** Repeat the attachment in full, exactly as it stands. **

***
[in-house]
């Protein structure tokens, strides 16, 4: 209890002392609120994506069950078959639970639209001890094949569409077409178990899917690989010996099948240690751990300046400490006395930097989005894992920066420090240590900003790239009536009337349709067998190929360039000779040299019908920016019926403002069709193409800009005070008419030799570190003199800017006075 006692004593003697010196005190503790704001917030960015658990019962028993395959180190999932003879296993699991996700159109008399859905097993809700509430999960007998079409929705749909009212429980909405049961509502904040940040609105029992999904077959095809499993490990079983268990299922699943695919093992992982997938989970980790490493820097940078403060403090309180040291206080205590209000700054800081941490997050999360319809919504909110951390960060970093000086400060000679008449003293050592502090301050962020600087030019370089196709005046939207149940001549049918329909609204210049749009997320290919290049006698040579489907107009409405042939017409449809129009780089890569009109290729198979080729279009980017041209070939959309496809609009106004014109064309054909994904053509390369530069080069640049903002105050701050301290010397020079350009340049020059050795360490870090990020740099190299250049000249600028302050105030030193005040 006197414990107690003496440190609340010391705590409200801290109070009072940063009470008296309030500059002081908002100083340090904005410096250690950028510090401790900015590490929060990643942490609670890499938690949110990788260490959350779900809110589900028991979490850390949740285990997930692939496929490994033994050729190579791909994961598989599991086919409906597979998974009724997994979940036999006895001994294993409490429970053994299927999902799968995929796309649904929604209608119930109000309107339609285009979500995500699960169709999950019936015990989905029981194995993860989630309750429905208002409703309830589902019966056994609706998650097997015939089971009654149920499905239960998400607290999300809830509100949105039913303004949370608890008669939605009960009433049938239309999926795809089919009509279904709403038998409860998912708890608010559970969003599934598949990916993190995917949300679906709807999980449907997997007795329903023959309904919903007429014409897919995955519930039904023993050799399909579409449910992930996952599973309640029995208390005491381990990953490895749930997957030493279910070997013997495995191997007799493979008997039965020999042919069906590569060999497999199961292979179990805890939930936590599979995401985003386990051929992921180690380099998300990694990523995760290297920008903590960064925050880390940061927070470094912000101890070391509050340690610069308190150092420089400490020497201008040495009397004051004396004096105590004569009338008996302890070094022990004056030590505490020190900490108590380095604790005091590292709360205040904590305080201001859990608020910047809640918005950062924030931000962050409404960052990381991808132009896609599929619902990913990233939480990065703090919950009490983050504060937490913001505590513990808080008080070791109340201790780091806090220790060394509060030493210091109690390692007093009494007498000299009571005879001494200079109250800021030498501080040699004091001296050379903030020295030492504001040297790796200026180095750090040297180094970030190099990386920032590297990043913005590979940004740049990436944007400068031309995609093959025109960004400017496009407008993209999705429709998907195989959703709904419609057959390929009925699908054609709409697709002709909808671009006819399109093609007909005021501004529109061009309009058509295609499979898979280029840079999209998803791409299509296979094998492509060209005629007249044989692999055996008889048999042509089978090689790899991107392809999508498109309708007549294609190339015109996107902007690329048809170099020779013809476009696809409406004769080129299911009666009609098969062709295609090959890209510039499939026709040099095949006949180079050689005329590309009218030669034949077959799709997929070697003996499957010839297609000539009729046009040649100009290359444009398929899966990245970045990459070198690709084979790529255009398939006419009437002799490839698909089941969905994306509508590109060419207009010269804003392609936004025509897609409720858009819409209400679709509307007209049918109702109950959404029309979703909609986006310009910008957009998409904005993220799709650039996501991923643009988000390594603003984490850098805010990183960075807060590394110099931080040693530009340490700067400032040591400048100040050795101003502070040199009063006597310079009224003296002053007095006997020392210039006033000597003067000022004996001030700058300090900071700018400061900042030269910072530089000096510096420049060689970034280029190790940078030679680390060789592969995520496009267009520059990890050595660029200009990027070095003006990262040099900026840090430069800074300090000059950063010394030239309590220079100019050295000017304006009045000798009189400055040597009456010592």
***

[in-house]
């Protein structure tokens, strides 16, 4: 209890002392609120994506069950078959639970639209001890094949569409077409178990899917690989010996099948240690751990300046400490006395930097989005894992920066420090240590900003790239009536009337349709067998190929360039000779040299019908920016019926403002069709193409800009005070008419030799570190003199800017006075 006692004593003697010196005190503790704001917030960015658990019962028993395959180190999932003879296993699991996700159109008399859905097993809700509430999960007998079409929705749909009212429980909405049961509502904040940040609105029992999904077959095809499993490990079983268990299922699943695919093992992982997938989970980790490493820097940078403060403090309180040291206080205590209000700054800081941490997050999360319809919504909110951390960060970093000086400060000679008449003293050592502090301050962020600087030019370089196709005046939207149940001549049918329909609204210049749009997320290919290049006698040579489907107009409405042939017409449809129009780089890569009109290729198979080729279009980017041209070939959309496809609009106004014109064309054909994904053509390369530069080069640049903002105050701050301290010397020079350009340049020059050795360490870090990020740099190299250049000249600028302050105030030193005040 006197414990107690003496440190609340010391705590409200801290109070009072940063009470008296309030500059002081908002100083340090904005410096250690950028510090401790900015590490929060990643942490609670890499938690949110990788260490959350779900809110589900028991979490850390949740285990997930692939496929490994033994050729190579791909994961598989599991086919409906597979998974009724997994979940036999006895001994294993409490429970053994299927999902799968995929796309649904929604209608119930109000309107339609285009979500995500699960169709999950019936015990989905029981194995993860989630309750429905208002409703309830589902019966056994609706998650097997015939089971009654149920499905239960998400607290999300809830509100949105039913303004949370608890008669939605009960009433049938239309999926795809089919009509279904709403038998409860998912708890608010559970969003599934598949990916993190995917949300679906709807999980449907997997007795329903023959309904919903007429014409897919995955519930039904023993050799399909579409449910992930996952599973309640029995208390005491381990990953490895749930997957030493279910070997013997495995191997007799493979008997039965020999042919069906590569060999497999199961292979179990805890939930936590599979995401985003386990051929992921180690380099998300990694990523995760290297920008903590960064925050880390940061927070470094912000101890070391509050340690610069308190150092420089400490020497201008040495009397004051004396004096105590004569009338008996302890070094022990004056030590505490020190900490108590380095604790005091590292709360205040904590305080201001859990608020910047809640918005950062924030931000962050409404960052990381991808132009896609599929619902990913990233939480990065703090919950009490983050504060937490913001505590513990808080008080070791109340201790780091806090220790060394509060030493210091109690390692007093009494007498000299009571005879001494200079109250800021030498501080040699004091001296050379903030020295030492504001040297790796200026180095750090040297180094970030190099990386920032590297990043913005590979940004740049990436944007400068031309995609093959025109960004400017496009407008993209999705429709998907195989959703709904419609057959390929009925699908054609709409697709002709909808671009006819399109093609007909005021501004529109061009309009058509295609499979898979280029840079999209998803791409299509296979094998492509060209005629007249044989692999055996008889048999042509089978090689790899991107392809999508498109309708007549294609190339015109996107902007690329048809170099020779013809476009696809409406004769080129299911009666009609098969062709295609090959890209510039499939026709040099095949006949180079050689005329590309009218030669034949077959799709997929070697003996499957010839297609000539009729046009040649100009290359444009398929899966990245970045990459070198690709084979790529255009398939006419009437002799490839698909089941969905994306509508590109060419207009010269804003392609936004025509897609409720858009819409209400679709509307007209049918109702109950959404029309979703909609986006310009910008957009998409904005993220799709650039996501991923643009988000390594603003984490850098805010990183960075807060590394110099931080040693530009340490700067400032040591400048100040050795101003502070040199009063006597310079009224003296002053007095006997020392210039006033000597003067000022004996001030700058300090900071700018400061900042030269910072530089000096510096420049060689970034280029190790940078030679680390060789592969995520496009267009520059990890050595660029200009990027070095003006990262040099900026840090430069800074300090000059950063010394030239309590220079100019050295000017304006009045000798009189400055040597009456010592």